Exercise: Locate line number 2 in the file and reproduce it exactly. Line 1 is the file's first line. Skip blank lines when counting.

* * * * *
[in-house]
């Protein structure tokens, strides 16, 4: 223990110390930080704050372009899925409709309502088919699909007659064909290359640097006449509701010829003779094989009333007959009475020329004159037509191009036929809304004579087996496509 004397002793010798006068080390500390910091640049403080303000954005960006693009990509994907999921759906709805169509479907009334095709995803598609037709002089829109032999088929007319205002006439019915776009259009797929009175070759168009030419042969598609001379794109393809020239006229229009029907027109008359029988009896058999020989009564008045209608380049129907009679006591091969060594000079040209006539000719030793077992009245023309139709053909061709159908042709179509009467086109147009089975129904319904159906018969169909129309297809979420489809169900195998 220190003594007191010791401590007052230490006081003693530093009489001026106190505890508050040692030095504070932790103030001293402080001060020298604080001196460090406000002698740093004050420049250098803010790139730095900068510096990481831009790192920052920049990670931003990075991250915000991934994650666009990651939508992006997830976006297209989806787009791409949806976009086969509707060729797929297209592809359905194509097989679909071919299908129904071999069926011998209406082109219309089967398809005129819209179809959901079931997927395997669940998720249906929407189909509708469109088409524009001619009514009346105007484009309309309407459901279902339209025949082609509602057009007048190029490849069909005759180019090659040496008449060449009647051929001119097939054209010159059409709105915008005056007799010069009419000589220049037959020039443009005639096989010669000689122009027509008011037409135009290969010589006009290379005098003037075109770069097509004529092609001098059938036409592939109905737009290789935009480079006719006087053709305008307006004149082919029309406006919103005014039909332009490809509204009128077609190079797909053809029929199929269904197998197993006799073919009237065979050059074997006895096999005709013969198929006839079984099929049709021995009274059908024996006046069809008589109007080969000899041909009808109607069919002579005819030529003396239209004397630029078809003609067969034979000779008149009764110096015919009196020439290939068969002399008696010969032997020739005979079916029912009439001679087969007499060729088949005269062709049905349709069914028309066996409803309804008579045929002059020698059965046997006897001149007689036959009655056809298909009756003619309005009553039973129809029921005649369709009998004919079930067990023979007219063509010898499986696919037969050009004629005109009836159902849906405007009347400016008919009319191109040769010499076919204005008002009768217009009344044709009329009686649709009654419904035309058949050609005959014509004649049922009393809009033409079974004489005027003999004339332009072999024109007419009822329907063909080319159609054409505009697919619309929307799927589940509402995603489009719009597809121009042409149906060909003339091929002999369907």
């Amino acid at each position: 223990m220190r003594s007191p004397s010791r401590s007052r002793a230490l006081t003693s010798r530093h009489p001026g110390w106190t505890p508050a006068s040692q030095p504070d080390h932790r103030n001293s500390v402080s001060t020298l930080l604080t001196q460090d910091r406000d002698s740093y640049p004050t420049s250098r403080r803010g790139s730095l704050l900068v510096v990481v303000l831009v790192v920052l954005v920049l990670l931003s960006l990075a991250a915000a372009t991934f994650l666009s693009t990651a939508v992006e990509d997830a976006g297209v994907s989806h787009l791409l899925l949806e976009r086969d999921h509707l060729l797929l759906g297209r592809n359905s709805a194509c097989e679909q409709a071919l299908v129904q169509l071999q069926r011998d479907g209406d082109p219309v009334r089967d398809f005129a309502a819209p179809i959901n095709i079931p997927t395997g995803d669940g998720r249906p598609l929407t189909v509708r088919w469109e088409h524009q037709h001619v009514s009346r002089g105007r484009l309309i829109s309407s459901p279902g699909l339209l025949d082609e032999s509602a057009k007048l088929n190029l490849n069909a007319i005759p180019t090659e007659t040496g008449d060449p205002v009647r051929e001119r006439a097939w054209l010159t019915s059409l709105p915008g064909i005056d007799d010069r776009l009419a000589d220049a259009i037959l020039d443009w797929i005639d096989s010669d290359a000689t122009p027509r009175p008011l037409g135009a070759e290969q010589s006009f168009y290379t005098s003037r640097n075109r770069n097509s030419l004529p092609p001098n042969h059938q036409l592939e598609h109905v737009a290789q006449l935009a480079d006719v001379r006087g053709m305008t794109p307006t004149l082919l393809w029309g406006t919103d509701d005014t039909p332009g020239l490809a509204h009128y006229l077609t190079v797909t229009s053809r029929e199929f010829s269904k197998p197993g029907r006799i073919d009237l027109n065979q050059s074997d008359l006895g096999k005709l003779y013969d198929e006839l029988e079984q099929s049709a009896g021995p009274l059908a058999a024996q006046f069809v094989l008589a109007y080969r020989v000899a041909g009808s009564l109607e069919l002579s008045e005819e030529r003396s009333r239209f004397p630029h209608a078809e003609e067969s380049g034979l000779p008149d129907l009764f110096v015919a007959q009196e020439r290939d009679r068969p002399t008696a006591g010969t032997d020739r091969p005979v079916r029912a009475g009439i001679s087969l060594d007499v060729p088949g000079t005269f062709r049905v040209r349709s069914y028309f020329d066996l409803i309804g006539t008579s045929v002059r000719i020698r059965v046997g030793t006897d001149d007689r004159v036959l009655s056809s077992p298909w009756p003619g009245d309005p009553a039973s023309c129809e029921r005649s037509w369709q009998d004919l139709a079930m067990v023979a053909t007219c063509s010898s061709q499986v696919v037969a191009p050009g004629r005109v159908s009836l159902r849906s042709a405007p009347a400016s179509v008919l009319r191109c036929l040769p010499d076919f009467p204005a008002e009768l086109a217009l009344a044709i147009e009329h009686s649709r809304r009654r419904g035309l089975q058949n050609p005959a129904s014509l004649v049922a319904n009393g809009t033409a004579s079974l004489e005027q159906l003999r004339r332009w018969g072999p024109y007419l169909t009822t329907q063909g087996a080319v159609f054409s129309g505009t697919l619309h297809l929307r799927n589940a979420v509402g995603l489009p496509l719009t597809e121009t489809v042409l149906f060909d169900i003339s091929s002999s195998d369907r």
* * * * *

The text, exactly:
């Protein structure tokens, strides 16, 4: 223990110390930080704050372009899925409709309502088919699909007659064909290359640097006449509701010829003779094989009333007959009475020329004159037509191009036929809304004579087996496509 004397002793010798006068080390500390910091640049403080303000954005960006693009990509994907999921759906709805169509479907009334095709995803598609037709002089829109032999088929007319205002006439019915776009259009797929009175070759168009030419042969598609001379794109393809020239006229229009029907027109008359029988009896058999020989009564008045209608380049129907009679006591091969060594000079040209006539000719030793077992009245023309139709053909061709159908042709179509009467086109147009089975129904319904159906018969169909129309297809979420489809169900195998 220190003594007191010791401590007052230490006081003693530093009489001026106190505890508050040692030095504070932790103030001293402080001060020298604080001196460090406000002698740093004050420049250098803010790139730095900068510096990481831009790192920052920049990670931003990075991250915000991934994650666009990651939508992006997830976006297209989806787009791409949806976009086969509707060729797929297209592809359905194509097989679909071919299908129904071999069926011998209406082109219309089967398809005129819209179809959901079931997927395997669940998720249906929407189909509708469109088409524009001619009514009346105007484009309309309407459901279902339209025949082609509602057009007048190029490849069909005759180019090659040496008449060449009647051929001119097939054209010159059409709105915008005056007799010069009419000589220049037959020039443009005639096989010669000689122009027509008011037409135009290969010589006009290379005098003037075109770069097509004529092609001098059938036409592939109905737009290789935009480079006719006087053709305008307006004149082919029309406006919103005014039909332009490809509204009128077609190079797909053809029929199929269904197998197993006799073919009237065979050059074997006895096999005709013969198929006839079984099929049709021995009274059908024996006046069809008589109007080969000899041909009808109607069919002579005819030529003396239209004397630029078809003609067969034979000779008149009764110096015919009196020439290939068969002399008696010969032997020739005979079916029912009439001679087969007499060729088949005269062709049905349709069914028309066996409803309804008579045929002059020698059965046997006897001149007689036959009655056809298909009756003619309005009553039973129809029921005649369709009998004919079930067990023979007219063509010898499986696919037969050009004629005109009836159902849906405007009347400016008919009319191109040769010499076919204005008002009768217009009344044709009329009686649709009654419904035309058949050609005959014509004649049922009393809009033409079974004489005027003999004339332009072999024109007419009822329907063909080319159609054409505009697919619309929307799927589940509402995603489009719009597809121009042409149906060909003339091929002999369907």